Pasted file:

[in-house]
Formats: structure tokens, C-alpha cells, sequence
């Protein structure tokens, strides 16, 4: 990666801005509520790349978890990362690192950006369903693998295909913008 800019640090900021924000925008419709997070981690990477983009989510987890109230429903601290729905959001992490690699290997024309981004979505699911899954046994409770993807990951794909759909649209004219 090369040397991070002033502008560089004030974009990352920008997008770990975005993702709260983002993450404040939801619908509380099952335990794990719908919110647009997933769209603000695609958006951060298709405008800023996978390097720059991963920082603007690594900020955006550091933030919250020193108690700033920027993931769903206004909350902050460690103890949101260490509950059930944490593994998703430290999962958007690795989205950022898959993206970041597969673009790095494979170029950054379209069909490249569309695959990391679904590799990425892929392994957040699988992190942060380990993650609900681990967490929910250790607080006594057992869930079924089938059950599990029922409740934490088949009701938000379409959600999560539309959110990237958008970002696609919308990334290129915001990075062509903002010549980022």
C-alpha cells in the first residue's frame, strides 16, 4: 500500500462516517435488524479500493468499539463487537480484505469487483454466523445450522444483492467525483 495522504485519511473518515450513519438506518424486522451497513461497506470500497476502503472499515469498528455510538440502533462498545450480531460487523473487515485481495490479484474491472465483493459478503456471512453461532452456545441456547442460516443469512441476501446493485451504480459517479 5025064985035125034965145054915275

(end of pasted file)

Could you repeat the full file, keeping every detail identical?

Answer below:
[in-house]
Formats: structure tokens, C-alpha cells, sequence
């Protein structure tokens, strides 16, 4: 990666801005509520790349978890990362690192950006369903693998295909913008 800019640090900021924000925008419709997070981690990477983009989510987890109230429903601290729905959001992490690699290997024309981004979505699911899954046994409770993807990951794909759909649209004219 090369040397991070002033502008560089004030974009990352920008997008770990975005993702709260983002993450404040939801619908509380099952335990794990719908919110647009997933769209603000695609958006951060298709405008800023996978390097720059991963920082603007690594900020955006550091933030919250020193108690700033920027993931769903206004909350902050460690103890949101260490509950059930944490593994998703430290999962958007690795989205950022898959993206970041597969673009790095494979170029950054379209069909490249569309695959990391679904590799990425892929392994957040699988992190942060380990993650609900681990967490929910250790607080006594057992869930079924089938059950599990029922409740934490088949009701938000379409959600999560539309959110990237958008970002696609919308990334290129915001990075062509903002010549980022």
C-alpha cells in the first residue's frame, strides 16, 4: 500500500462516517435488524479500493468499539463487537480484505469487483454466523445450522444483492467525483 495522504485519511473518515450513519438506518424486522451497513461497506470500497476502503472499515469498528455510538440502533462498545450480531460487523473487515485481495490479484474491472465483493459478503456471512453461532452456545441456547442460516443469512441476501446493485451504480459517479 5025064985035125034965145054915275